If someone you love has been diagnosed with Alzheimer's disease, then you've probably already begun to experience the devastation that this condition wreaks upon the lives of sufferers and their families. It's a degenerative mental disorder, which leaves the patient frustrated and confused about simple things like recognizing a family member. Let's take a look at the progress of Alzheimer's, so that you can recognize the stages in your loved one and be prepared for what's to come.
Alzheimer's progresses through seven recognized stages, beginning with Stage I and moving through to the most severe manifestation of the disease in Stage VII. For many people, they do not even know they're experiencing Stage I, it can be so minor. Usually the person does not notice any mental decline, and can usually pass any of the cognitive tests usually employed to determine if Alzheimer's is present. In Stage II, some of the early aspects of memory loss begin to appear. Generally, though, this only manifests as a slight level of forgetfulness, and sometimes it takes the person longer to think of the right phrase or word. Sometimes friends and family may joke about the small hesitations, but do not need to connect them with Alzheimer's.
By Stage III, loved ones usually start to notice that the patient is having a lot more trouble concentrating and remembering things. Often the patient will forget the names of people they've just met, and a decline in their performance at work is often observed. They may struggle to retain information straight after reading it. They lose their planning ability, and often start losing personal possessions. Clinically, Stage III is usually the first time Alzheimer's can be diagnosed with some certainty.
In Stage IV, the patient's ability to think and reason properly has clearly become inconsistent. Thinking exercises that should be simpler are found to be extremely difficult, and sometimes chunks of their past disappear from their memory. Often, patients start to become withdrawn, as they became confused by a lack of understanding of what's going on in their life and in the world generally.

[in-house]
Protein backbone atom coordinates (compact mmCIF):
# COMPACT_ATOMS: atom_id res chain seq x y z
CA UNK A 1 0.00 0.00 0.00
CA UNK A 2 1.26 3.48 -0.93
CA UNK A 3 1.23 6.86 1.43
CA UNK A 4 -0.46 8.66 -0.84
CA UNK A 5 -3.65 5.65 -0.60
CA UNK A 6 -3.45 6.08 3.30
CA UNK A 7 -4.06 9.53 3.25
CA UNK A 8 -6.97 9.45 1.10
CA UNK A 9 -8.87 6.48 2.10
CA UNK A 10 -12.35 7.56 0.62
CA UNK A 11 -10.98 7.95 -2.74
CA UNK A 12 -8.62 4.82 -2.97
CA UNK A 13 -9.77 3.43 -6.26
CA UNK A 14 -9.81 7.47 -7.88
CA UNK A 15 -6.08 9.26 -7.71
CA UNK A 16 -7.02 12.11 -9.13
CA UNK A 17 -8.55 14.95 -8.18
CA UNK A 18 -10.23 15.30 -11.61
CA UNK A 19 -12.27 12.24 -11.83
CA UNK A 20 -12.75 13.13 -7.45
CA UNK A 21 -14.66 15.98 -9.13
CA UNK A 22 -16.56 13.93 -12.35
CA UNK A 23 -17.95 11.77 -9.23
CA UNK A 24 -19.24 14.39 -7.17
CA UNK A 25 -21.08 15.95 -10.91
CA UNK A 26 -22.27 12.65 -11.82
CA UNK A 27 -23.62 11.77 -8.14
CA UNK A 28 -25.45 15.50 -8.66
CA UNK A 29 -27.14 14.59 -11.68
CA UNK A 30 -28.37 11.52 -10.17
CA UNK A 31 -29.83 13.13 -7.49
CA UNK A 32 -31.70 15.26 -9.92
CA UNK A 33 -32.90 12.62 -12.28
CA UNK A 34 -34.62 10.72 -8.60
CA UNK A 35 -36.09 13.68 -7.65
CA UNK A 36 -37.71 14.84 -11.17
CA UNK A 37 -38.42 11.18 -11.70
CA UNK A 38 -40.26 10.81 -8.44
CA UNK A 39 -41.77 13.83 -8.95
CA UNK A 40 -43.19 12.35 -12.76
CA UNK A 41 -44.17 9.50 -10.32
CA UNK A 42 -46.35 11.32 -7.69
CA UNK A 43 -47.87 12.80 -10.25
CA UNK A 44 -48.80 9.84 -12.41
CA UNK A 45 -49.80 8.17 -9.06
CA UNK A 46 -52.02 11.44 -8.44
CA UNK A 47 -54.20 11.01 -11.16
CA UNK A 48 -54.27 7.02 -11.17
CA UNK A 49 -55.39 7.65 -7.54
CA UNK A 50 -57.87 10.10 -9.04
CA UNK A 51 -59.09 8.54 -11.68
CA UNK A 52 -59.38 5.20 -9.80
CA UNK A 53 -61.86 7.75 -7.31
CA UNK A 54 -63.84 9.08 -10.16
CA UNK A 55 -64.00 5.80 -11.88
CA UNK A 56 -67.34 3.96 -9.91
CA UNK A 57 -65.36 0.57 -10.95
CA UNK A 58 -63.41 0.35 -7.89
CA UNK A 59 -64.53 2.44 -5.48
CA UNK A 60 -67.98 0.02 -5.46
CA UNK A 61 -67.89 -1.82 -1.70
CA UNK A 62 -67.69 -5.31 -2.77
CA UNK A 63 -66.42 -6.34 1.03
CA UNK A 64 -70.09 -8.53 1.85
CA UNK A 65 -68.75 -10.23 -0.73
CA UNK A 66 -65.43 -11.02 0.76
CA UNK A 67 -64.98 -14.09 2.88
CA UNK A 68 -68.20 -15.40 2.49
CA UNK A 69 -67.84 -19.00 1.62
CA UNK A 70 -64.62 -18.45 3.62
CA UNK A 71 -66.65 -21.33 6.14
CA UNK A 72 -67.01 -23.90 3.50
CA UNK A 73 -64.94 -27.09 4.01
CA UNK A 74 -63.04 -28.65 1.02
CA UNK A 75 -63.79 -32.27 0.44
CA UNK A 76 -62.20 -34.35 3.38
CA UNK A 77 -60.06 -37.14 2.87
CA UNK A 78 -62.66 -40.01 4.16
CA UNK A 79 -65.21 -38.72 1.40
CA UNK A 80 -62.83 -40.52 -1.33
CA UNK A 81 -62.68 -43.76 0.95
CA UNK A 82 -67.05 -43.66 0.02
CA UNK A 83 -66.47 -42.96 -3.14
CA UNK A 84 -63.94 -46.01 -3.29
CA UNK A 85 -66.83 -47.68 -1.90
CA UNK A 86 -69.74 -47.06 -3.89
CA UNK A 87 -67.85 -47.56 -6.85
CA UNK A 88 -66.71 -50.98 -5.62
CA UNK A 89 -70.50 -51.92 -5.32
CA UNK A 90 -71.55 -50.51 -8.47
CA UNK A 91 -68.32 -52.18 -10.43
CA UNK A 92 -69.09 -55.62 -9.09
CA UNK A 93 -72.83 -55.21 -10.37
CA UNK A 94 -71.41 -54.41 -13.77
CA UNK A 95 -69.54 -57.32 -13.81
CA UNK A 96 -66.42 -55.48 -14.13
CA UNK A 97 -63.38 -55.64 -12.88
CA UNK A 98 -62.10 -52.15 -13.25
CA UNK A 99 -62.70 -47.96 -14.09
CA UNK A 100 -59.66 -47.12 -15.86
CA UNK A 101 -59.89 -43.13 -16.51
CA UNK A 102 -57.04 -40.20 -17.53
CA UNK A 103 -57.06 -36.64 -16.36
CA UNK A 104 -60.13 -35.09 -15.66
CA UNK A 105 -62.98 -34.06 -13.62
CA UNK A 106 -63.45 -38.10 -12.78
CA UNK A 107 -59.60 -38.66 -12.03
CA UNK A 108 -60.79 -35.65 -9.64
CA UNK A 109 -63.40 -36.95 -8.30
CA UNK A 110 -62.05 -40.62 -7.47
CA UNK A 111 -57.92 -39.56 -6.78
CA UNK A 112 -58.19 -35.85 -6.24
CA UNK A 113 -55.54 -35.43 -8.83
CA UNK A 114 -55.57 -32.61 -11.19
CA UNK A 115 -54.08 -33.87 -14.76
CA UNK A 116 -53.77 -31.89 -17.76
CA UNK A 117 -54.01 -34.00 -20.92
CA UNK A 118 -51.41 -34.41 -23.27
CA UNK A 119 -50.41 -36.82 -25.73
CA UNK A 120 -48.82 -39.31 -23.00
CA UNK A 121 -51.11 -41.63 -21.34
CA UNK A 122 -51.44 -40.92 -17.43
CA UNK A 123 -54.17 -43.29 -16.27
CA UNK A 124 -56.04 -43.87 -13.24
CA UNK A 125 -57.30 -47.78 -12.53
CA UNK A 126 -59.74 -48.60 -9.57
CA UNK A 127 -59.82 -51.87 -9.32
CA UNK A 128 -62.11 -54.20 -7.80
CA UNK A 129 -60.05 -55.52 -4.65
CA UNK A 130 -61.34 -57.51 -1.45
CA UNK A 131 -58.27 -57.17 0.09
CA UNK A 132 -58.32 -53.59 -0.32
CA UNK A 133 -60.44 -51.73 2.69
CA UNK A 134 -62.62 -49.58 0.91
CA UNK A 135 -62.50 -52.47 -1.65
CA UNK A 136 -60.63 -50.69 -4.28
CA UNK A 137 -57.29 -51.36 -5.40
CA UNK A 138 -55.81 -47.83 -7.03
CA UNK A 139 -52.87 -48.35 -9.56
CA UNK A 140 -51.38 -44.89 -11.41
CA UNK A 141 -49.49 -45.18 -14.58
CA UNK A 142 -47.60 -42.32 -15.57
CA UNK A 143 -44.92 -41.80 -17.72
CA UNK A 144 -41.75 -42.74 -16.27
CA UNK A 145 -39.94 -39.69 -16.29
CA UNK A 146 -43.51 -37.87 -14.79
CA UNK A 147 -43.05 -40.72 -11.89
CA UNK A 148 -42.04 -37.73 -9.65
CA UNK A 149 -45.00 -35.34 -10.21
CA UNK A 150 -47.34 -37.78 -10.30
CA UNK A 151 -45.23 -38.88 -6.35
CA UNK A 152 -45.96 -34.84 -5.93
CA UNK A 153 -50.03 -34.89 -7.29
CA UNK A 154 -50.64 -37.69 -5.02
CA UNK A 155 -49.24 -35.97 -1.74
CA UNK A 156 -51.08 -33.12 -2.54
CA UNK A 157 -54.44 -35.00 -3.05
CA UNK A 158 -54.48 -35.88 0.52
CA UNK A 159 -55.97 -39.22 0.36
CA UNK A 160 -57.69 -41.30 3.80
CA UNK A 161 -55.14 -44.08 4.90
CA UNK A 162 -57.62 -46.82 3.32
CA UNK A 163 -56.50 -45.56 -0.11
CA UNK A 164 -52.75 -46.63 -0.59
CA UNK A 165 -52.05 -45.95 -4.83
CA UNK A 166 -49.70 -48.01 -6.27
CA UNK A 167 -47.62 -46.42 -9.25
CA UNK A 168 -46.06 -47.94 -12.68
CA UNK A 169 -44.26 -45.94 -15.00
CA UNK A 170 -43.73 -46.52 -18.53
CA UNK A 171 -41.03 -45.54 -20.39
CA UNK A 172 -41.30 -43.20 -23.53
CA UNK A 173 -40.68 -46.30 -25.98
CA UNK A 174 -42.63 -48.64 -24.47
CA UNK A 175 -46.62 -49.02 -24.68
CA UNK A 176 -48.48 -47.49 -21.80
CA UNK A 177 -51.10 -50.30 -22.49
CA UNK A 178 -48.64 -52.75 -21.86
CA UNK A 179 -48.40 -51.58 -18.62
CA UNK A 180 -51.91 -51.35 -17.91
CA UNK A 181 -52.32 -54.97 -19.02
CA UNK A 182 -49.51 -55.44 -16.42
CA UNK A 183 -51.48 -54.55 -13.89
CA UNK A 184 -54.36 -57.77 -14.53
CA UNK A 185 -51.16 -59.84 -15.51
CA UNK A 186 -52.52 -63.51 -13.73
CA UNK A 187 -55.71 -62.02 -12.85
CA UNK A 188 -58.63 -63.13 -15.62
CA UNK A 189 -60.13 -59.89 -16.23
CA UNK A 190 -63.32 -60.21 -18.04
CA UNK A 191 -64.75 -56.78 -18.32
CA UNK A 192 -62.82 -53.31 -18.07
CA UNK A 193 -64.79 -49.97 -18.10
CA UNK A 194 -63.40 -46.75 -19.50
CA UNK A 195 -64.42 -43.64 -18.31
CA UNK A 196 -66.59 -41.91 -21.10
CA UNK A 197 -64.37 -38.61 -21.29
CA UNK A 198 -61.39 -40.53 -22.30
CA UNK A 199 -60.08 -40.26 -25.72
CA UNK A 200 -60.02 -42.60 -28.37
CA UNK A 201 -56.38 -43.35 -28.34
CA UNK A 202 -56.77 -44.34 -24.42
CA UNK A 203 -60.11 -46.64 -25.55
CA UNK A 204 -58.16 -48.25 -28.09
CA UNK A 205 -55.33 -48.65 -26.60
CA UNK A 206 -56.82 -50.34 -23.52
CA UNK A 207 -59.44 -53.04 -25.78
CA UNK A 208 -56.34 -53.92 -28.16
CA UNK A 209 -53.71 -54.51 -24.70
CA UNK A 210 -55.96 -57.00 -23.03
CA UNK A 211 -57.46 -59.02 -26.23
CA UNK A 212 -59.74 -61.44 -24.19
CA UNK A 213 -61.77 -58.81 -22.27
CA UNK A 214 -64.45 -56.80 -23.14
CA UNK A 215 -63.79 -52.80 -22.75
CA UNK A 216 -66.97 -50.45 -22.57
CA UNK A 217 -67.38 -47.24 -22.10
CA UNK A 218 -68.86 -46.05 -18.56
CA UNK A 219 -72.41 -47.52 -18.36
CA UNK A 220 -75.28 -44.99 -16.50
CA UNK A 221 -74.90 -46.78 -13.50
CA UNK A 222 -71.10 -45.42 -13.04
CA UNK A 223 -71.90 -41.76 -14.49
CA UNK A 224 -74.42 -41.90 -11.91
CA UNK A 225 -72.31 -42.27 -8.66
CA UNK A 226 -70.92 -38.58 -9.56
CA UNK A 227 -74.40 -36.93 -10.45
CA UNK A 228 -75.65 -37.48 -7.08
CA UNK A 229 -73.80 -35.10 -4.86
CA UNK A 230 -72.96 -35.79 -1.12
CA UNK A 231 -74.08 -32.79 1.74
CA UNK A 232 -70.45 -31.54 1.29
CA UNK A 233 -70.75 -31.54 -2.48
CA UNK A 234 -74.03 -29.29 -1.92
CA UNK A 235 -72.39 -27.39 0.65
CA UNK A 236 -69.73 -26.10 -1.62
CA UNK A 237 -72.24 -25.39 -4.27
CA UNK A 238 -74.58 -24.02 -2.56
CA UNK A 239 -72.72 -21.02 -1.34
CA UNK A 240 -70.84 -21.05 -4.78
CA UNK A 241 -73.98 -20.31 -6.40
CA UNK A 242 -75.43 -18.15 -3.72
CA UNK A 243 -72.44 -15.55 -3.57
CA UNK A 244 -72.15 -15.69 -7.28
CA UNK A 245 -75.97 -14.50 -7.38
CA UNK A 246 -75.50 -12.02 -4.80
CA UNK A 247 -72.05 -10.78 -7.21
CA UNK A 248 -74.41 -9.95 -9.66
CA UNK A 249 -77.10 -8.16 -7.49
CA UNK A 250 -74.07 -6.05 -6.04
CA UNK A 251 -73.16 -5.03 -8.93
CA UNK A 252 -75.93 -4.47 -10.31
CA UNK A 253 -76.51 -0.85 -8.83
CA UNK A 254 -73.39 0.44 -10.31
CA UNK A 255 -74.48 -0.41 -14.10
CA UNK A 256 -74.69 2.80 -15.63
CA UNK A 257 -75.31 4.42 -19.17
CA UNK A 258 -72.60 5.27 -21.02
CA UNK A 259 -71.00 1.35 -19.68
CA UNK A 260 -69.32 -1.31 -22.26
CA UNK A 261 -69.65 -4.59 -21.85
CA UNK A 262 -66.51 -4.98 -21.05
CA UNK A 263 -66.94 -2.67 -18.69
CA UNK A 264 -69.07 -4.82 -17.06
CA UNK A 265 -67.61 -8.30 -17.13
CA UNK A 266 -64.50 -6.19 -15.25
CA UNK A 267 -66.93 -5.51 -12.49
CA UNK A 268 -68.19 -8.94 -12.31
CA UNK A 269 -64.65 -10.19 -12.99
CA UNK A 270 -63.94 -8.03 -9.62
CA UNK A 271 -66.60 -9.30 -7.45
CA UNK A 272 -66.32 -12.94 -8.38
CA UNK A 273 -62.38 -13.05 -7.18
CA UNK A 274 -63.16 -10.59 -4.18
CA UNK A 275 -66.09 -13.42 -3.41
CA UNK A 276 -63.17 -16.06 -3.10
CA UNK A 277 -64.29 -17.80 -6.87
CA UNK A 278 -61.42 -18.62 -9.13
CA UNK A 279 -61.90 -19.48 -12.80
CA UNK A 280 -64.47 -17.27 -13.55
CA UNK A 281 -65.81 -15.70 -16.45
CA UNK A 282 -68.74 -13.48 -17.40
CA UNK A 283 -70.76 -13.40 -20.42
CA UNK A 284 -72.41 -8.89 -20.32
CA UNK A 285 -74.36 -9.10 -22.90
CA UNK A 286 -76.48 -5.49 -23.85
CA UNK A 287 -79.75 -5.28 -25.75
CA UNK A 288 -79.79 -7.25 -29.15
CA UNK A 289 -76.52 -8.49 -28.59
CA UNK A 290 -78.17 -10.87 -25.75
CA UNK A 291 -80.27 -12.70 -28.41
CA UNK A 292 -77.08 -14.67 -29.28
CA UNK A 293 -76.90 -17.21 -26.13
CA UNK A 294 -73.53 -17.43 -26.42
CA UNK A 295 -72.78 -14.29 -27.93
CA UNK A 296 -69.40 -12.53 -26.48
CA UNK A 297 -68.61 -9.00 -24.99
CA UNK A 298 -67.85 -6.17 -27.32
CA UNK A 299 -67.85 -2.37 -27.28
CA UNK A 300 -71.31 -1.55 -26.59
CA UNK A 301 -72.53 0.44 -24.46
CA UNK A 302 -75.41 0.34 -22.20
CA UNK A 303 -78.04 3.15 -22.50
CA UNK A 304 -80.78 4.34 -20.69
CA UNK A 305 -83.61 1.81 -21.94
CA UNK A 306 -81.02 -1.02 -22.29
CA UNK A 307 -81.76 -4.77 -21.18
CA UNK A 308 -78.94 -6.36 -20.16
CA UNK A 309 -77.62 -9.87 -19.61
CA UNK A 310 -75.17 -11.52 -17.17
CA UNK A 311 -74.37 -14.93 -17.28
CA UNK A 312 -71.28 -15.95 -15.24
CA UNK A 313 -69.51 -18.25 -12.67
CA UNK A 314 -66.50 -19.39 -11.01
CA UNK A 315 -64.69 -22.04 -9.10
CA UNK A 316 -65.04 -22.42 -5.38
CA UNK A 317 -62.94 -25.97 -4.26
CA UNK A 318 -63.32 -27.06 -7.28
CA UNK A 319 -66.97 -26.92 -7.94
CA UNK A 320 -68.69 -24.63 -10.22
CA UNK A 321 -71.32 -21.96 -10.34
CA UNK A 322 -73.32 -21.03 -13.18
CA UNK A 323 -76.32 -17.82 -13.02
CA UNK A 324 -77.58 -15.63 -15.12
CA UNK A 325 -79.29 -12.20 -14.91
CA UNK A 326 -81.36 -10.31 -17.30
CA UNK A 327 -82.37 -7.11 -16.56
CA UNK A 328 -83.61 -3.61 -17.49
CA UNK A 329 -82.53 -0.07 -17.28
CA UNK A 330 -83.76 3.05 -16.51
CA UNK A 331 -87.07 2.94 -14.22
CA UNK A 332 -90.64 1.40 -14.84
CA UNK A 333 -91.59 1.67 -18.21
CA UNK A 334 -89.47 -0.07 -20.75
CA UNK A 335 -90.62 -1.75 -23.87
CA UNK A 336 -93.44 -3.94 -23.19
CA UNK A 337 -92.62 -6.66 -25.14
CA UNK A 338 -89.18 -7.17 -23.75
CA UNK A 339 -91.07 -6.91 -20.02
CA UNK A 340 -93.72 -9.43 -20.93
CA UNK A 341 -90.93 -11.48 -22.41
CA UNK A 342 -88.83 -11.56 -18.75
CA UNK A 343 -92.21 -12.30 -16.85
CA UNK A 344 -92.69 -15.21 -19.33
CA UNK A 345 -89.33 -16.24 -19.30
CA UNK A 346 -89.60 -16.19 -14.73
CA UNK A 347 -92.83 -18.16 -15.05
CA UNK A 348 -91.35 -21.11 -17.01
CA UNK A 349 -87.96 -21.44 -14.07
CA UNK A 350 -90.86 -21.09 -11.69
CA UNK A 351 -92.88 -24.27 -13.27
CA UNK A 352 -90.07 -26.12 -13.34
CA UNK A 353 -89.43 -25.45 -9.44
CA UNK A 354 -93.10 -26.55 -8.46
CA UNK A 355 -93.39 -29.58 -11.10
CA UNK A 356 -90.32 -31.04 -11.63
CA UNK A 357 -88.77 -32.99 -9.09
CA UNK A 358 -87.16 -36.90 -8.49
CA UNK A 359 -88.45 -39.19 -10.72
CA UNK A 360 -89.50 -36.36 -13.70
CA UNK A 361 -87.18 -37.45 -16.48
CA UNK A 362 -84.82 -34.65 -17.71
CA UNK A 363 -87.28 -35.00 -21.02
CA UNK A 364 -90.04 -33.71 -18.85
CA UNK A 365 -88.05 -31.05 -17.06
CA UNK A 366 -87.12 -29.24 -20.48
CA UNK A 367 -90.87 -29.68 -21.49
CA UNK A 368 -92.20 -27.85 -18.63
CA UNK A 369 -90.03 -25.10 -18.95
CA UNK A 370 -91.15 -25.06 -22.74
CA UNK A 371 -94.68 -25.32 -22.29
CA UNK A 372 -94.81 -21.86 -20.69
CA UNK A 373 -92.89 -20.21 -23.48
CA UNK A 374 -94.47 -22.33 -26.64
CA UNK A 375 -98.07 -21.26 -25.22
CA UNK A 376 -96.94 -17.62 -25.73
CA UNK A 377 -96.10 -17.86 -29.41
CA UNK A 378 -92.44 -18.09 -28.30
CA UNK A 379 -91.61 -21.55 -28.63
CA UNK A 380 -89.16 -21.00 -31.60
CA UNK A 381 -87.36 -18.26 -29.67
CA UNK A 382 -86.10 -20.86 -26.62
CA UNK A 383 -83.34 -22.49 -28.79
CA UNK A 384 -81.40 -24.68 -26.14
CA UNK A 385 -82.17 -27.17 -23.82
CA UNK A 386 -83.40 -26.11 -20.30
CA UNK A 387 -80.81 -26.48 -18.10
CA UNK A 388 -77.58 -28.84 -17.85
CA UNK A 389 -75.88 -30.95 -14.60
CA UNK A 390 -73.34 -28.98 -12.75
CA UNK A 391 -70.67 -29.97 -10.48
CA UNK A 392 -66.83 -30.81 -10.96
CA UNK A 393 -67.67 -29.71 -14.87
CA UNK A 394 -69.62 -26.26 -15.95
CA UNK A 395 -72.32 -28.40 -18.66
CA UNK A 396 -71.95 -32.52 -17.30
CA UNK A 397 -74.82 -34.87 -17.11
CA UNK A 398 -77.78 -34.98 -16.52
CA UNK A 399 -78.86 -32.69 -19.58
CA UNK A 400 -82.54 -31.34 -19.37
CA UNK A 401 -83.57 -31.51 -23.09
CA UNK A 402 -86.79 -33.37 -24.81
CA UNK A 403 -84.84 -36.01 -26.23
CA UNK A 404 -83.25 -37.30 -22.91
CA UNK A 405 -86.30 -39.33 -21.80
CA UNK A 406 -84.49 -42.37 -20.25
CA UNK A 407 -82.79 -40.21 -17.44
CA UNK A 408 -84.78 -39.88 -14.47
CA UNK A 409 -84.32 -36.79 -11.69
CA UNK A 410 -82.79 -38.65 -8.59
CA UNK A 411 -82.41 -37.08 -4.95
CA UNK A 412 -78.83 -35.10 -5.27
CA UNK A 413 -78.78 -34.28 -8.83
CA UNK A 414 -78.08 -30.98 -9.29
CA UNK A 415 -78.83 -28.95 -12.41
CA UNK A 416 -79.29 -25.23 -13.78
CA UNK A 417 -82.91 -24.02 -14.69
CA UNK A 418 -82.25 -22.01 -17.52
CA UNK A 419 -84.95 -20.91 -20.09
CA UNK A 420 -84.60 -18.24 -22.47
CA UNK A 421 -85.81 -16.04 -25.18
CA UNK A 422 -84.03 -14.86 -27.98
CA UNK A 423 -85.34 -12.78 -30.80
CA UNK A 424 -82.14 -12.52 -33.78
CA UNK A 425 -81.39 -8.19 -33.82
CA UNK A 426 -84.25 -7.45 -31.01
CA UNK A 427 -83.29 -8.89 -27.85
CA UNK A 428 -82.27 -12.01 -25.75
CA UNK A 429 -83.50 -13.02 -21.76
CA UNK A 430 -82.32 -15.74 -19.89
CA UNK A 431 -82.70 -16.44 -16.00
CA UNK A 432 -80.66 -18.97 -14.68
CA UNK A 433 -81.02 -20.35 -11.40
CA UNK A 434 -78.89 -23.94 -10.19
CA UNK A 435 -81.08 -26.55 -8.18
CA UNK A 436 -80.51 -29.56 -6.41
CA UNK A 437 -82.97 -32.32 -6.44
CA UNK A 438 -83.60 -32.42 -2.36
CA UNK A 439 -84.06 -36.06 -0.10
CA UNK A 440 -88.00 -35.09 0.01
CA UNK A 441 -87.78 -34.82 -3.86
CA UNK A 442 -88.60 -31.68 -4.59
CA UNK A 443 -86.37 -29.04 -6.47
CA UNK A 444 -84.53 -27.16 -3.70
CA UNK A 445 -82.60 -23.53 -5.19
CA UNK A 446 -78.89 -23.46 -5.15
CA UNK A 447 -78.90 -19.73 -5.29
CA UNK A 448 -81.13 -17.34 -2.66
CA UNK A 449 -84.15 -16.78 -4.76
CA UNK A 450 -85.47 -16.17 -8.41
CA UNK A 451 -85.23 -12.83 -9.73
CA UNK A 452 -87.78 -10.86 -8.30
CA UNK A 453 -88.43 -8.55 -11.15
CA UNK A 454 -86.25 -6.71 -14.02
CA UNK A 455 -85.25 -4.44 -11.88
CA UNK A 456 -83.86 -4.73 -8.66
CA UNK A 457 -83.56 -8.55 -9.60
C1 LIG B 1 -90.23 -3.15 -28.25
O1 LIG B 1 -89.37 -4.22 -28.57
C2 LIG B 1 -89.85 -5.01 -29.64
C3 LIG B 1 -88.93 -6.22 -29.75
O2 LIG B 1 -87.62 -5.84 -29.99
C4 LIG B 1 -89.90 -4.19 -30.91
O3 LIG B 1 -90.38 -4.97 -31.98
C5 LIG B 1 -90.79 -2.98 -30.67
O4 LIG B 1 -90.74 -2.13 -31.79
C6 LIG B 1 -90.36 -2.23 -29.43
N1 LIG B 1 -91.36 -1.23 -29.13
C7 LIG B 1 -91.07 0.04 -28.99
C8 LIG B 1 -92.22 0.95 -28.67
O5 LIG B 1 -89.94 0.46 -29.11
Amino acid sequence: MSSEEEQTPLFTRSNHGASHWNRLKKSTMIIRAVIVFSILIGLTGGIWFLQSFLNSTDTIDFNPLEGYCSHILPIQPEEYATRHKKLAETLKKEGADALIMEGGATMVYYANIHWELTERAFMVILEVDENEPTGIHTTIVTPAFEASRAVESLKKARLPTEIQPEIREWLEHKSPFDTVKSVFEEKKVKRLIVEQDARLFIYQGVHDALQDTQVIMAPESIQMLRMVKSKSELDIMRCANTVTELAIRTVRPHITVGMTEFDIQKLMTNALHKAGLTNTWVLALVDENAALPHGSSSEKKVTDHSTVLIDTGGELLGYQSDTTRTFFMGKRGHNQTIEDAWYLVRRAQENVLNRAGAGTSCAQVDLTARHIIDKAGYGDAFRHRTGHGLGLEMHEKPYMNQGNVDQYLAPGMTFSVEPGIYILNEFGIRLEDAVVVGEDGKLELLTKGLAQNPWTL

Stage V is defined by cognitive processes that are recognized as having a moderately severe decline. The ability to reason properly has often disappeared, and the patient will generally have large gaps in their memory. If you ask them their name or address, they may well have forgotten such critical information. Common sense is another thing that begins to disappear, so they will dress in summer clothing even though it's snowing outside. This is because of their severely reduced capacity for reason.
The patient's personality is often markedly different by the time they reach Stage VI of Alzheimer's disease. This is often one of the hardest stages to deal with, because the patient may still be at home and yet have forgotten everything about what's happened to them or where they are. Often they can not dress themselves or perform ordinary everyday activities, and sometimes incontinence developments. The patient regularly forgers the names of their loved ones, but generally still show signs of recognition when they see familiar faces. It's also the stage at which patients tend to wander off, because they do not know where they are or why. By this stage it's often necessary for the patient to receive either temporary or permanent care outside the home.
Stage VII is the final stage of Alzheimer's disease, and it is the most disabling for the patient. Muscle functions decrease, to the point where they may not be able to move, struggling to sit down without help. They may struggle to speak properly, and lose the ability to control themselves.
Alzheimer's is really a terrible disease, and it can be heartbreaking to watch someone you love progress through the various stages without any signs of improvement. However it's important to understand how if you will affect your loved one, so that you can be aware of important changes and support your loved one through them all.